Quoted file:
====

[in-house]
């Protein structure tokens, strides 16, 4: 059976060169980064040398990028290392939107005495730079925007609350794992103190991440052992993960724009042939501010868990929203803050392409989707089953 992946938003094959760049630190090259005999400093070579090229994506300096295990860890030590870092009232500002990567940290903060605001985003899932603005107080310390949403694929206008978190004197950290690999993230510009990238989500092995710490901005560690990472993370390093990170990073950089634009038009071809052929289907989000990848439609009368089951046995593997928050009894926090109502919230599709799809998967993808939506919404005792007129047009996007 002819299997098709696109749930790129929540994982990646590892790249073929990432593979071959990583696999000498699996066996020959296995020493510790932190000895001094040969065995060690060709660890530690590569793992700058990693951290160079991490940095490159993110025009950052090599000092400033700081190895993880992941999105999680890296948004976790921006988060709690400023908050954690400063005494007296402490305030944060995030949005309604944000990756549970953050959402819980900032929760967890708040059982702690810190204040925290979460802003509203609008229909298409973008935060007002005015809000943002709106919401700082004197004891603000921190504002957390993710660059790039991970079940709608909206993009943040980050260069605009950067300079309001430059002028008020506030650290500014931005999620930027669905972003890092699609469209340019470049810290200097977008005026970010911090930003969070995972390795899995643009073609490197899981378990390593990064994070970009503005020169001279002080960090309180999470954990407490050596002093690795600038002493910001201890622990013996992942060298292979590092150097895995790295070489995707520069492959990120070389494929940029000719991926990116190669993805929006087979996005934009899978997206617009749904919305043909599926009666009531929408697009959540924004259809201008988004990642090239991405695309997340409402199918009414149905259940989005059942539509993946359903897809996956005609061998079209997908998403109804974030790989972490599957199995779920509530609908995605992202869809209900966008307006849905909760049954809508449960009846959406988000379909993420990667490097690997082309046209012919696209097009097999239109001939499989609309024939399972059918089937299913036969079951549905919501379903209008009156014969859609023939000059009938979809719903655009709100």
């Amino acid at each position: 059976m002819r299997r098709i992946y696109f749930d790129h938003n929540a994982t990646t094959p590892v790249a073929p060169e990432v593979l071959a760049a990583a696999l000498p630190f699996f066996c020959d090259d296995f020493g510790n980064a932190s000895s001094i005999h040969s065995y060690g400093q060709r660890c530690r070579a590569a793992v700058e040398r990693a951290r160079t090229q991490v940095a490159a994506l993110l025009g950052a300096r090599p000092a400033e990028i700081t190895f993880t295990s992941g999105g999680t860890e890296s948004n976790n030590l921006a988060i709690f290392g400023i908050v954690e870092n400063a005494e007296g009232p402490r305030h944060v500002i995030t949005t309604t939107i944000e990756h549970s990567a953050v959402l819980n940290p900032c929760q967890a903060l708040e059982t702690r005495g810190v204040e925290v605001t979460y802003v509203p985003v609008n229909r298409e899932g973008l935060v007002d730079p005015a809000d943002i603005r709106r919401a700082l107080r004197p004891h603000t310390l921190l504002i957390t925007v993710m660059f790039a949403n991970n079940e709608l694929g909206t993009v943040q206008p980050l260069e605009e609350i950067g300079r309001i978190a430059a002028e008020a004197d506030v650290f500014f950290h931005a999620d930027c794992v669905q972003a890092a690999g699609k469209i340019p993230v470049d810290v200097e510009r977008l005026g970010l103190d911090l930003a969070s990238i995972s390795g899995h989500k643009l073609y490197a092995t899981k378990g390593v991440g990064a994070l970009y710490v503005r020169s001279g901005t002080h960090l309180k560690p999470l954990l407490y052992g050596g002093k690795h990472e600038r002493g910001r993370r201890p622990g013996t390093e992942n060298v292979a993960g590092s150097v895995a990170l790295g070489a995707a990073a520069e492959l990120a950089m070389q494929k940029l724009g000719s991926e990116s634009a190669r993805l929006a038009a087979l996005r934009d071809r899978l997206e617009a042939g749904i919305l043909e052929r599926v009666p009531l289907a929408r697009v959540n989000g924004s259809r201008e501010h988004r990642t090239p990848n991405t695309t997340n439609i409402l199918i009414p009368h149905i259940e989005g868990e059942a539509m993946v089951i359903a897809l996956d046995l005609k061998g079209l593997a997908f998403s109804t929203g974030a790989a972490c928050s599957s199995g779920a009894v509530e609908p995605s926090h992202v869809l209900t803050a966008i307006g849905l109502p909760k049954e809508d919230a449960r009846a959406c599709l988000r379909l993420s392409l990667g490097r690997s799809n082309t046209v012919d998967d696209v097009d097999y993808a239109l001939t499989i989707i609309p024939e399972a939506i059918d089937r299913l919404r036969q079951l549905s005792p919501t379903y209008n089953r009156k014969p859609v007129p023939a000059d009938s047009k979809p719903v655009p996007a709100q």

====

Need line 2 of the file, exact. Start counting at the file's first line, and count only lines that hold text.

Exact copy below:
């Protein structure tokens, strides 16, 4: 059976060169980064040398990028290392939107005495730079925007609350794992103190991440052992993960724009042939501010868990929203803050392409989707089953 992946938003094959760049630190090259005999400093070579090229994506300096295990860890030590870092009232500002990567940290903060605001985003899932603005107080310390949403694929206008978190004197950290690999993230510009990238989500092995710490901005560690990472993370390093990170990073950089634009038009071809052929289907989000990848439609009368089951046995593997928050009894926090109502919230599709799809998967993808939506919404005792007129047009996007 002819299997098709696109749930790129929540994982990646590892790249073929990432593979071959990583696999000498699996066996020959296995020493510790932190000895001094040969065995060690060709660890530690590569793992700058990693951290160079991490940095490159993110025009950052090599000092400033700081190895993880992941999105999680890296948004976790921006988060709690400023908050954690400063005494007296402490305030944060995030949005309604944000990756549970953050959402819980900032929760967890708040059982702690810190204040925290979460802003509203609008229909298409973008935060007002005015809000943002709106919401700082004197004891603000921190504002957390993710660059790039991970079940709608909206993009943040980050260069605009950067300079309001430059002028008020506030650290500014931005999620930027669905972003890092699609469209340019470049810290200097977008005026970010911090930003969070995972390795899995643009073609490197899981378990390593990064994070970009503005020169001279002080960090309180999470954990407490050596002093690795600038002493910001201890622990013996992942060298292979590092150097895995790295070489995707520069492959990120070389494929940029000719991926990116190669993805929006087979996005934009899978997206617009749904919305043909599926009666009531929408697009959540924004259809201008988004990642090239991405695309997340409402199918009414149905259940989005059942539509993946359903897809996956005609061998079209997908998403109804974030790989972490599957199995779920509530609908995605992202869809209900966008307006849905909760049954809508449960009846959406988000379909993420990667490097690997082309046209012919696209097009097999239109001939499989609309024939399972059918089937299913036969079951549905919501379903209008009156014969859609023939000059009938979809719903655009709100």